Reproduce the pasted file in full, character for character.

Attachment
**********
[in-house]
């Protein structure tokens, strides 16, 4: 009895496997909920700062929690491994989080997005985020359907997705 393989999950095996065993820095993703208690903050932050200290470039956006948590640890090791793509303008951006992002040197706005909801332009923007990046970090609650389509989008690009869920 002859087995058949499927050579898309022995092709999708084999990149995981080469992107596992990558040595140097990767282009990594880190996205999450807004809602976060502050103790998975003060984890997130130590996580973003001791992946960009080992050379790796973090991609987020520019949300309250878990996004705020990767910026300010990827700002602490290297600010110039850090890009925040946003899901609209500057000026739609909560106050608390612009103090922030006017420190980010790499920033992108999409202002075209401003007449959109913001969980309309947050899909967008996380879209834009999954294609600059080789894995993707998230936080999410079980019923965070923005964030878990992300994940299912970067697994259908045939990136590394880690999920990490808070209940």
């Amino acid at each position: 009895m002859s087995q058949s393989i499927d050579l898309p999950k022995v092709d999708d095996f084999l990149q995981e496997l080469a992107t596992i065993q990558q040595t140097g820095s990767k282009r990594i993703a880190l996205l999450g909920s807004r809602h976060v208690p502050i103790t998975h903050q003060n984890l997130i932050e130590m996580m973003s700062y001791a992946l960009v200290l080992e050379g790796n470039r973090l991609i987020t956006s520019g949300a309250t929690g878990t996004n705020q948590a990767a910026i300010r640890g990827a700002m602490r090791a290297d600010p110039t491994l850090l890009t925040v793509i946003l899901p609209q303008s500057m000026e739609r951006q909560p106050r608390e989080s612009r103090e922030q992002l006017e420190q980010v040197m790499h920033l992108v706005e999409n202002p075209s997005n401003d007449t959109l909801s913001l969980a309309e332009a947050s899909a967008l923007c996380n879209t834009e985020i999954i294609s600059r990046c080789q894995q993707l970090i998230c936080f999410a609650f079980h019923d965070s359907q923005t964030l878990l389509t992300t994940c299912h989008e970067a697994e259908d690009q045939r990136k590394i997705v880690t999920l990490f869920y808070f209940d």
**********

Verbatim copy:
[in-house]
């Protein structure tokens, strides 16, 4: 009895496997909920700062929690491994989080997005985020359907997705 393989999950095996065993820095993703208690903050932050200290470039956006948590640890090791793509303008951006992002040197706005909801332009923007990046970090609650389509989008690009869920 002859087995058949499927050579898309022995092709999708084999990149995981080469992107596992990558040595140097990767282009990594880190996205999450807004809602976060502050103790998975003060984890997130130590996580973003001791992946960009080992050379790796973090991609987020520019949300309250878990996004705020990767910026300010990827700002602490290297600010110039850090890009925040946003899901609209500057000026739609909560106050608390612009103090922030006017420190980010790499920033992108999409202002075209401003007449959109913001969980309309947050899909967008996380879209834009999954294609600059080789894995993707998230936080999410079980019923965070923005964030878990992300994940299912970067697994259908045939990136590394880690999920990490808070209940």
């Amino acid at each position: 009895m002859s087995q058949s393989i499927d050579l898309p999950k022995v092709d999708d095996f084999l990149q995981e496997l080469a992107t596992i065993q990558q040595t140097g820095s990767k282009r990594i993703a880190l996205l999450g909920s807004r809602h976060v208690p502050i103790t998975h903050q003060n984890l997130i932050e130590m996580m973003s700062y001791a992946l960009v200290l080992e050379g790796n470039r973090l991609i987020t956006s520019g949300a309250t929690g878990t996004n705020q948590a990767a910026i300010r640890g990827a700002m602490r090791a290297d600010p110039t491994l850090l890009t925040v793509i946003l899901p609209q303008s500057m000026e739609r951006q909560p106050r608390e989080s612009r103090e922030q992002l006017e420190q980010v040197m790499h920033l992108v706005e999409n202002p075209s997005n401003d007449t959109l909801s913001l969980a309309e332009a947050s899909a967008l923007c996380n879209t834009e985020i999954i294609s600059r990046c080789q894995q993707l970090i998230c936080f999410a609650f079980h019923d965070s359907q923005t964030l878990l389509t992300t994940c299912h989008e970067a697994e259908d690009q045939r990136k590394i997705v880690t999920l990490f869920y808070f209940d």